Most of us are familiar with the teaching that one day the gospel will fill the entire earth, and that all people will someday embrace or at least have access to the church teachings in their own language. The church publicly espouses its intense desire to proclaim the gospel to every kindred, tongue, and people, yet when it comes to Africa, or at least certain parts of Africa, it would seem that actions speak louder than words.

I taught various courses on African history at BYU in the late-1990s. During Fall Semester, 1998, I invited the late Dr. E Dale LeBaron to take 50 minutes to discuss the role of the Church in Africa to about 25 students enrolled in one such course. As the author/editor of “All are alike unto God” (Bookcraft, 1990), a short volume of oral histories and testimonies of African converts to the church, Dr. LeBaron was then a popular speaker and noted church authority on the subject. His experience in Africa went back decades, in fact, having served as a Mission President in South Africa in the late-1970s when the revelation was received in Salt Lake allowing black males to hold the priesthood.

I asked Dr. LeBaron about this experience: could he describe to my students what it was like to be the first Mission President to send missionaries into the black townships of South Africa? He said that at the time in meetings with church leaders “one of the brethren” took him aside and warned him that it would not be wise to allow the church in South Africa to develop like it already had in New Zealand, where darker-skinned Maoris had joined in such numbers as to seriously alter the demographic profile of the church, in a way that had certain negative consequences, about which Dr. LeBaron did not elaborate. Dr. LeBaron, however, said to my students that he took this as wise counsel to “go slow” in South Africa. He therefore did not call upon his missionary force to actually proselyte in black townships, but merely asked (white) members to share the gospel with their black friends and associates. In a nation then under Apartheid rule, with strict segregationist racial policies in force, this was a “go slow” policy if there ever was one.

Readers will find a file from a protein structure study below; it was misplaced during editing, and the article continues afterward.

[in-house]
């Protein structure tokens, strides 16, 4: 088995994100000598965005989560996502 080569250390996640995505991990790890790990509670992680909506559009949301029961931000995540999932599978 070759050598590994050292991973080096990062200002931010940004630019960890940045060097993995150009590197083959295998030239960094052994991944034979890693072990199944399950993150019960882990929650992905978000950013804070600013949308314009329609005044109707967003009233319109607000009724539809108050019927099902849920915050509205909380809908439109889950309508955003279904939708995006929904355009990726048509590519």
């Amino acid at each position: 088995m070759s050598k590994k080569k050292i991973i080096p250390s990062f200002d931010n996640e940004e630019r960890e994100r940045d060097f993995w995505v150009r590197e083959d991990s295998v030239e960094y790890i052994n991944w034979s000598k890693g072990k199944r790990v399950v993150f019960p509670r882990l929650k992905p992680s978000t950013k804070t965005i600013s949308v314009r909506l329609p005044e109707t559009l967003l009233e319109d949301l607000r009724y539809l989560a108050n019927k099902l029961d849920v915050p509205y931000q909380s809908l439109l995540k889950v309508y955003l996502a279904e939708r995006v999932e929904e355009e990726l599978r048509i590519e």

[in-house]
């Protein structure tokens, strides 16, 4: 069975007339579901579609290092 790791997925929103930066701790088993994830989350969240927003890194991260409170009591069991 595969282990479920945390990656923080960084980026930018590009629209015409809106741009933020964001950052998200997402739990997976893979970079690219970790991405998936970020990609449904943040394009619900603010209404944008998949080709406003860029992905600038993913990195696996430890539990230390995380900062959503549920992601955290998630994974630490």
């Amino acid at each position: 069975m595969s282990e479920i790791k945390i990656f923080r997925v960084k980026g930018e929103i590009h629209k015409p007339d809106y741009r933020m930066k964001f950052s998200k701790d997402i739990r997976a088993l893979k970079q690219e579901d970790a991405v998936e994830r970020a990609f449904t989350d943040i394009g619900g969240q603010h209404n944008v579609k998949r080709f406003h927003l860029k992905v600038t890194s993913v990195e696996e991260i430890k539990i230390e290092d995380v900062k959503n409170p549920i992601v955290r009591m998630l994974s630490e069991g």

At this point in his narrative Dr. LeBaron noticed the stunned look on my face, and he immediately moved to his slide projector; his images filled the rest of the hour and I didn’t have a chance to ask him any further questions, such as: how is it, that the church would not want a “black” church in a country that is/was about 90 per cent black? What would be the negative consequences if such a thing were to occur?

In some parts of the continent, the “go slow” policy appears to continue to prevail. I have been traveling to East Africa nearly every year since 1992, for language study, for historical research, and to give lectures. For a few summers I also led groups of BYU students to East Africa. I accompanied Dr. LeBaron, for example, on one of these student programs in 1994; in that year we stayed with LDS families, interviewed individual members of the church about their spiritual experiences, and saw the church up close in Kenya and Zimbabwe.

Particularly in Kenya the church appeared to be doing rather well; one aspect of the church that members seemed to appreciate, and which differentiated the LDS Church from other Christian denominations, was the lay priesthood. The blessings of the lay priesthood were obvious to see: male members of the church took active and leading roles; instead of having a Sunday church experience confined to sitting in proverbial silence in the pews, listening to a pastor from overseas, and then returning home, Kenyan Mormons appeared to be fully engaged and to take great satisfaction in every aspect of the three-hour meeting bloc. The priesthood leaders I met appeared to be enthusiastic and competent about their church service. All services were in English.